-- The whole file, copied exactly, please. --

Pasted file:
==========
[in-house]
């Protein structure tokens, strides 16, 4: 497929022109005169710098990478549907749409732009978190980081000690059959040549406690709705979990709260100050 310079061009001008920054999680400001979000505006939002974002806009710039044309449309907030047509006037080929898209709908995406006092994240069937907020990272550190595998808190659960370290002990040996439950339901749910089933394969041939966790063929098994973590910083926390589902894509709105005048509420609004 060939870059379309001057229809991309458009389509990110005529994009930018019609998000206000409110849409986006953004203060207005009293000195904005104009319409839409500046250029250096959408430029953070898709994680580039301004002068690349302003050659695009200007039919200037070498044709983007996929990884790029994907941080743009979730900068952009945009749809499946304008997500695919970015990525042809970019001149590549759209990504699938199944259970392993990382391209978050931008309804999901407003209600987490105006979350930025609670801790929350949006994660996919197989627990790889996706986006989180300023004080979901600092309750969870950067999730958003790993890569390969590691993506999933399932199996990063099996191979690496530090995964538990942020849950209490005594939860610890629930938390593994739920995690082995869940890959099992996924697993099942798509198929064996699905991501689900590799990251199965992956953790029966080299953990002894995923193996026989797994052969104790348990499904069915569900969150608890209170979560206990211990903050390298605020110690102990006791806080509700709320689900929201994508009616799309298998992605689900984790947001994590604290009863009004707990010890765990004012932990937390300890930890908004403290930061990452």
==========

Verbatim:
[in-house]
């Protein structure tokens, strides 16, 4: 497929022109005169710098990478549907749409732009978190980081000690059959040549406690709705979990709260100050 310079061009001008920054999680400001979000505006939002974002806009710039044309449309907030047509006037080929898209709908995406006092994240069937907020990272550190595998808190659960370290002990040996439950339901749910089933394969041939966790063929098994973590910083926390589902894509709105005048509420609004 060939870059379309001057229809991309458009389509990110005529994009930018019609998000206000409110849409986006953004203060207005009293000195904005104009319409839409500046250029250096959408430029953070898709994680580039301004002068690349302003050659695009200007039919200037070498044709983007996929990884790029994907941080743009979730900068952009945009749809499946304008997500695919970015990525042809970019001149590549759209990504699938199944259970392993990382391209978050931008309804999901407003209600987490105006979350930025609670801790929350949006994660996919197989627990790889996706986006989180300023004080979901600092309750969870950067999730958003790993890569390969590691993506999933399932199996990063099996191979690496530090995964538990942020849950209490005594939860610890629930938390593994739920995690082995869940890959099992996924697993099942798509198929064996699905991501689900590799990251199965992956953790029966080299953990002894995923193996026989797994052969104790348990499904069915569900969150608890209170979560206990211990903050390298605020110690102990006791806080509700709320689900929201994508009616799309298998992605689900984790947001994590604290009863009004707990010890765990004012932990937390300890930890908004403290930061990452």